The house sat on the edge of the estate, like a raised scar on skin, hidden behind trees and a high fence. You could strain to look over it, see the long grass and the outbuildings, how the trees cast long shadows over everything and in my fevered child’s mind, I imagined that you could walk on the wrong part and just disappear into the ground. Swallowed up too fast to scream and then you would imagine Mum going from frustration to anger to fear and back again. At that age, you don’t think of pain, or grief, the horrors and potential agonies of life are written in broad strokes rather than the subtle, horrible things that cling to you like dirt beneath your soul’s fingernails.
I found books and trying to make my own easier to spend time with than other children my age. I was always so frightened of saying the wrong thing, that I either said nothing or went overboard in wanting them to like me. It’s a curious observation, made at nine years old, that you couldn’t let people know you wanted them to like you. If you did, it put them off immediately.
Books never did that to me. It was one of those enforced occasions, where my mum made me go outside and wouldn’t let me take a book with me. There was Sean, Leanne and Barry, their lean, scabbed limbs seething with a boredom that would never end well for anyone stupid enough to go along with their hastily conceived solution to it. Sean, who took great delight in making me cry whenever the opportunity presented itself.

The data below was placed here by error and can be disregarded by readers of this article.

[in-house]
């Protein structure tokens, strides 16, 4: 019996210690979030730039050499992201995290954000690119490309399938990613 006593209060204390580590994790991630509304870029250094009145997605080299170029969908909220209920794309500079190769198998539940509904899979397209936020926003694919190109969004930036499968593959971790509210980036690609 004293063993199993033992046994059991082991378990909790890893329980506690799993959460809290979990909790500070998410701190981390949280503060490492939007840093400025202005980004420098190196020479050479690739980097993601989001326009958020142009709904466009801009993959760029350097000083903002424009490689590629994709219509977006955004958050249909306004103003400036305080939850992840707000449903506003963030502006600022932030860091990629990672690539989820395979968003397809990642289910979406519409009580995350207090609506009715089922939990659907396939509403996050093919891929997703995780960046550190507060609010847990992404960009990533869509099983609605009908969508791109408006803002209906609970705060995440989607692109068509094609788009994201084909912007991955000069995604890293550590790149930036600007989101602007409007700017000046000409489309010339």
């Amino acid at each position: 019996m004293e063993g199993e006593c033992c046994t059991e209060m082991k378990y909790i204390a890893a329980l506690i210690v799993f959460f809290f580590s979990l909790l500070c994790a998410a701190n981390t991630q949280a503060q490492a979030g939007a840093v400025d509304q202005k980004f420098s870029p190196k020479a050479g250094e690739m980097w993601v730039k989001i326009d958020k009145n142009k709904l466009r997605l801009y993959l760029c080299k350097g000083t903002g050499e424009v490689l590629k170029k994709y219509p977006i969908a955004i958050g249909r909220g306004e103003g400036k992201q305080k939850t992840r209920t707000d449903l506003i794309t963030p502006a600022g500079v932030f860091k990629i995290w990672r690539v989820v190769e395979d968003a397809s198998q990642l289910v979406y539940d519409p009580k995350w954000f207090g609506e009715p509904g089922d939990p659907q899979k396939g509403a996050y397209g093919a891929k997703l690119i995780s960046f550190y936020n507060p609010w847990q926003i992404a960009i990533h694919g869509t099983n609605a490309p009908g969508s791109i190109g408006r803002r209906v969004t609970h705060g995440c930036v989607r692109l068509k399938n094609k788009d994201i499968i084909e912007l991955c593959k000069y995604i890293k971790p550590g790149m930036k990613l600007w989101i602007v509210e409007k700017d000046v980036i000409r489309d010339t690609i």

Truth Or Dare.
I always chose Dare. My truths were still stuck inside me, they would take many years of surgery to remove. Dares were not braver choices to make, but I had a sense of what I would give up to anyone. It’s the first thing you learn when you’re wounded for the first time.
So, because there wasn’t anywhere we could go where the dares would be ‘show me your genitals’ and it was too hot to go anywhere far, Sean looked behind me, grinned like a chimpanzee with a rock in it’s hand and me at his feet.
He dared me to bring something from the house.
My stomach turned into a cold knot of anguish, forced me to clench my buttocks together and swallow the swift bolt of nausea that shot upwards. I gave a damp burp, tried to pass it off as a cough and couldn’t quite do it. I nodded instead, and started to walk towards the fence.